• What happens if I make a mistake?

What are Variable Categories?

Variable Categories provide a way for you to organize response values into groups. A good example is to create a custom definition of 'low income' that consists of the first five response values of HHFAMINC. There are several examples below.

Creating Variable Categories can be hard because there are details to attend to, tricks and traps, and the syntax is different for numeric variables (e.g., BESTMILE) versus character variables (e.g., HHFAMINC).

The Codebook can be very helpful. It shows you the type of variable (numeric or character) and the valid values with their meanings. Note that the book icon next to a variable name provides a link to the online codebook page.

How do I create and manage Variable Categories?

Table Designer provides the controls to create, manage, and apply Variable Categories. Each tabulation variable can have an optional category. Once the category is defined, the checkbox becomes enabled.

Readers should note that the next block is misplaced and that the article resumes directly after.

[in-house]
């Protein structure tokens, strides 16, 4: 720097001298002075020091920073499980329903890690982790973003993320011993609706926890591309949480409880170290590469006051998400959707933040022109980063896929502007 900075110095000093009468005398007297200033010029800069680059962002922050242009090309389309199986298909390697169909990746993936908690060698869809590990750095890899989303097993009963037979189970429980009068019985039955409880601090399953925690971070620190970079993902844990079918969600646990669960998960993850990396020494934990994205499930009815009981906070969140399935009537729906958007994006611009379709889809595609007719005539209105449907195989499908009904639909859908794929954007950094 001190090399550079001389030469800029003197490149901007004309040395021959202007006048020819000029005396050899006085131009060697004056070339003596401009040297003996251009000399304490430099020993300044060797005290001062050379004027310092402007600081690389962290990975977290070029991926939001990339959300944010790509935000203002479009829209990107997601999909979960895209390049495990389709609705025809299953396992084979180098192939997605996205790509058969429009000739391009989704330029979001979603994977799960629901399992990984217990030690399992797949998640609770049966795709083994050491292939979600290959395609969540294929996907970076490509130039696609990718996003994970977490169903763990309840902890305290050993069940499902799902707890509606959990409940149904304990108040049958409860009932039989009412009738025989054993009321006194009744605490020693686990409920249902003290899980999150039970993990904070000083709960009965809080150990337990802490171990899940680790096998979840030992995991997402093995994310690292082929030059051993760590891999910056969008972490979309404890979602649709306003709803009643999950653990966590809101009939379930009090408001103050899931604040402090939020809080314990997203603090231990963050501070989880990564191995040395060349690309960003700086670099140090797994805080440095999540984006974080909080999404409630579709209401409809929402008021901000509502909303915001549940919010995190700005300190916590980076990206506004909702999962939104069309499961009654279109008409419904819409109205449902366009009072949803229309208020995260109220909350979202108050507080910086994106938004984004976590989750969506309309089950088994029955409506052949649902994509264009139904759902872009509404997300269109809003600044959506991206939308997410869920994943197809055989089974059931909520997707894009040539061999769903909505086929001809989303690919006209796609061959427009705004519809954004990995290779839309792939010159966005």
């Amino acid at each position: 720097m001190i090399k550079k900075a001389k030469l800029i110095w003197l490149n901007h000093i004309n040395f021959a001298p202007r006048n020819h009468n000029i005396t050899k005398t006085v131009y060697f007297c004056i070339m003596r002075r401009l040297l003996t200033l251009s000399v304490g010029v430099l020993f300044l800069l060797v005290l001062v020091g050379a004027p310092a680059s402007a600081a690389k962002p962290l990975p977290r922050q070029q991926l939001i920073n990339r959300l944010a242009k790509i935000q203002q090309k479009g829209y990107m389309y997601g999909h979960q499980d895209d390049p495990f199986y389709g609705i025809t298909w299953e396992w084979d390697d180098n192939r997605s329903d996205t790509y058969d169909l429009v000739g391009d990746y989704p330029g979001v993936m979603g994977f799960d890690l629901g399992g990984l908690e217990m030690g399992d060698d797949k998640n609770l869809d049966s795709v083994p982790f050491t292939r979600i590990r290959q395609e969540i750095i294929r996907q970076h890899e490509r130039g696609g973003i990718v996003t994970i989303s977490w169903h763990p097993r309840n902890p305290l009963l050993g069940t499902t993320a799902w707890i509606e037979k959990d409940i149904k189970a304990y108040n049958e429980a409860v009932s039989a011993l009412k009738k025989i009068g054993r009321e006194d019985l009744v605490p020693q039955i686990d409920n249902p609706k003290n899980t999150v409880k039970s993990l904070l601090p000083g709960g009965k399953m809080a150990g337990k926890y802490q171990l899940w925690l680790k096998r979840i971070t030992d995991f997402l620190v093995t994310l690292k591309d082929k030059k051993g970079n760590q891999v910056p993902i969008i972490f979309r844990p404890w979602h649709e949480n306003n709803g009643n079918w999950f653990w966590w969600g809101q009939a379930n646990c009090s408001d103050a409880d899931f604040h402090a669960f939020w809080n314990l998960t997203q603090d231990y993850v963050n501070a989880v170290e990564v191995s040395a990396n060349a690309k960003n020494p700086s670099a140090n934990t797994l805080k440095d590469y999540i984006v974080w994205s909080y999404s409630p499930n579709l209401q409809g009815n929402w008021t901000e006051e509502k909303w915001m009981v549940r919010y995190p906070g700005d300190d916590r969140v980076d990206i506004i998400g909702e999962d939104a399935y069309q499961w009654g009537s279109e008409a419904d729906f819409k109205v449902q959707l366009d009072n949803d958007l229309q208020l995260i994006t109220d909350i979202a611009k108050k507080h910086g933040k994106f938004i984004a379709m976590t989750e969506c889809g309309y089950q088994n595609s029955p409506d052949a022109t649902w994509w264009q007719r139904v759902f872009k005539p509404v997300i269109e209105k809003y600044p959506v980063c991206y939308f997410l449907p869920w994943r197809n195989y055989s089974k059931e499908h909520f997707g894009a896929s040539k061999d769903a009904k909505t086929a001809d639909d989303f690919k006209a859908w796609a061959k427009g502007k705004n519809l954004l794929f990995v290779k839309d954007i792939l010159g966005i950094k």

Table Designer

Clicking on the pencil icon opens the Variable Category editor. Below is an example of a Variable Category for HHFAMINC. The user has defined 'low income' to consist of the first five response values and has separated the remaining values into 'missing' or 'not low income'. We see that each line consists of variable value selectors on the left, an equals sign, and a label enclosed in quotes.

Variable Categories for HHFAMINC

What is a Pick List?

A pick list provides a convenient way to select the variable values that define a category selector. Below is a pick list for HHFAMINC and the user has selected the first five values (excluding missing).

A pick list for HHFAMINC

Example #1 - Specifying variable values and working with character variables

As shown in the figure above, the selector values for a character varaible such as HHFAMINC must be enclosed in quotes. A selector can be a single value, a list of values separated by commas, or a range. Therefore the 'low income' selector could also be defined as the range '01' - '05'. There are range keywords: LOW and HIGH. Another keyword is OTHER which can be used to select all response values not already defined by previous selectors.